Australia has just passed a law to legalize same-sex marriage, making it only the second country to do so democratically. The bill will come into effect today, with gay weddings to be allowed from January 9, 2018.
The bill was passed by parliament after two months of debate and amendment proposals, following an October public vote that resulted in a 61.6% result in favor of changing the law to allow same-sex marriage. Prime Minister Malcolm Turnbull made good on his campaign promise to put the matter of gay marriage to the people, by conducting a postal survey which allowed the public to make up their own minds.
Unlike electoral voting, which is compulsory in Australia, the postal survey was neither mandatory for voters, nor legally binding for parliament. However, a notably high 80% of the public turned out to vote, and the law passed through parliament with a huge majority vote.
The survey wasn’t without its detractors, with voices on both sides criticizing the financial and social expense of the process. Australian actress and pro-LGBT activist Magda Szubanski said that “The LGBTQI community were used as unwilling human guinea pigs in a political experiment,” while US-based commentator John Oliver called the survey, “pointless,” in a set of profoundly anti-democratic remarks.
GAY MARRIAGE AND DEMOCRACY
Whatever one’s opinion on LGBT rights or the meaning of marriage in society, as a democratic country, Australia has allowed its citizens to make the decision on whether or not same-sex marriage should be a part of the national culture, though, to date, few countries have afforded their people the same privilege.
Australia has become one of around 30 countries to allow gay marriage, but only the second to bring it into law by popular vote. Up until now, Ireland was the only country to democratically bring gay marriage into law following a 2015 referendum that passed with 62% of the popular vote. The remaining 26 countries, including the US, have demonstrated an alarming anti-democratic pattern of pushing the matter through the law books without bothering to consult the public.
This brings up a far wider constitutional issue surrounding the role of government in today’s society: are our law courts and legislative bodies in place to represent the will of the people, or are they entitled to act as the moral arbiters of our times?
Contracts and Culture
From one point of view, marriage is essentially just a legal contract, which can be adequately handled by our elected officials and law courts; but on the other hand, an alteration in the status of marriage represents a huge change in the culture of a society, and has wide-ranging implications for religious freedoms. The public should surely have a direct say in such a fundamental societal change, yet gay marriage has typically been made into law through one of two routes: parliamentary vote or court decisions, without any real public consultation.
Same-sex marriage was legalized in Britain by former Prime Minister David Cameron in a move he described as one of his “proudest” achievements. The snag is that he had no public mandate to pass such a law. Mr. Cameron never campaigned on the basis of legalizing gay marriage and seems to have taken the decision to do so without consulting the public at all. The bill passed with virtually no public awareness that it was happening until it was already done. If same-sex marriage was such a priority for the PM, why didn’t he and his political party campaign on the issue?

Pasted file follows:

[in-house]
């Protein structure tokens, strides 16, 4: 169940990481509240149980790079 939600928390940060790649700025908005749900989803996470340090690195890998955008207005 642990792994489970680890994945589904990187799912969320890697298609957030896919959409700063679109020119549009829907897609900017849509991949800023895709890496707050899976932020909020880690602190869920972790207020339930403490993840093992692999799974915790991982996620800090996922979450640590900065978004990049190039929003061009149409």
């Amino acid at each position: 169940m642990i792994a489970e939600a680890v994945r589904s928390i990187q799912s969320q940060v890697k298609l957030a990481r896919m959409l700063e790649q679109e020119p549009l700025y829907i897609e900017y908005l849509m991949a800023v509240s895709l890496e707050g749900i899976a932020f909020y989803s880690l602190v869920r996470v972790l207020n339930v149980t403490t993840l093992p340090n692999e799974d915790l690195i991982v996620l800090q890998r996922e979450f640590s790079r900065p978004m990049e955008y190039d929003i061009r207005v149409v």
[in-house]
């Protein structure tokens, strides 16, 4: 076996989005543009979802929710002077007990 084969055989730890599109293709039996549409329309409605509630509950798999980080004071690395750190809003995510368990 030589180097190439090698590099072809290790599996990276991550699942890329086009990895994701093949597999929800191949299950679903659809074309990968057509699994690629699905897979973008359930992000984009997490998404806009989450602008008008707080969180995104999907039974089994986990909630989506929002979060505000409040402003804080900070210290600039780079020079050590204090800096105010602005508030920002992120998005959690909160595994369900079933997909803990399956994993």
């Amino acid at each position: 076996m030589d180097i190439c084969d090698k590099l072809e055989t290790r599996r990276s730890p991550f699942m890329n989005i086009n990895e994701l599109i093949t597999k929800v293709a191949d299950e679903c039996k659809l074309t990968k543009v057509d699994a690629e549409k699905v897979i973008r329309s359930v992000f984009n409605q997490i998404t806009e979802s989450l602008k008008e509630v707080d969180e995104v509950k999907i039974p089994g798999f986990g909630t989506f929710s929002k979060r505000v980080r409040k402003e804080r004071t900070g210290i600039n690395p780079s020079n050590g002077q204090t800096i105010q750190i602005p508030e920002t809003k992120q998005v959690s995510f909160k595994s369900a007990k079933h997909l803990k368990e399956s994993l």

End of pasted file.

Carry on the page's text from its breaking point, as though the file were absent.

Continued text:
We elect our officials based on a series of campaign promises and manifestos; do they have the right to act outside the parameters of these promises? As a society, we accept that campaign promises made to us are often broken but are we willing to accept that the authorities have the right to make fundamental societal changes without even mentioning it to us first?
Power Over the People
Finland’s parliament voted to allow same-sex marriage in 2015 after a citizen’s initiative was brought, with the support of a petition that had only around 167,000 signatures. New Zealand passed their gay marriage laws as the result of a private member’s bill, not an election promise. Germany’s Bundestag literally saw a “snap vote” that legalized same-sex marriage only days after Chancellor Angela Merkel announced that she would allow such a vote, to the surprise of everybody. But so far the government of Slovenia has shown the most anti-democratic conduct, pushing through a gay marriage law in 2016, after a 2015 popular referendum rejected it with 63% of the vote.
Other countries, including the US and most recently Austria, have seen a change in marriage law via the court system. Most countries do not elect their judges, who are generally appointed by the political officials of the day, a matter which is of particular public contention in the US. While judges are certainly qualified to make legal decisions on the legality of existing legislation and constitutional issues, have we given them too much reign over decisions that should really be decided by the people at large?
The purpose of this article is not to speak against gay marriage, but rather to express concern over the undemocratic patterns that have emerged as same-sex marriage has gradually become legal across the Western world. The implications of allowing a political elite to simply pass through their own agenda, without first getting a mandate from the people, go far wider than just LGBT rights. Whether you are for or against gay marriage, at least the Australian government allowed the public to choose for themselves and carried through the will of the people.
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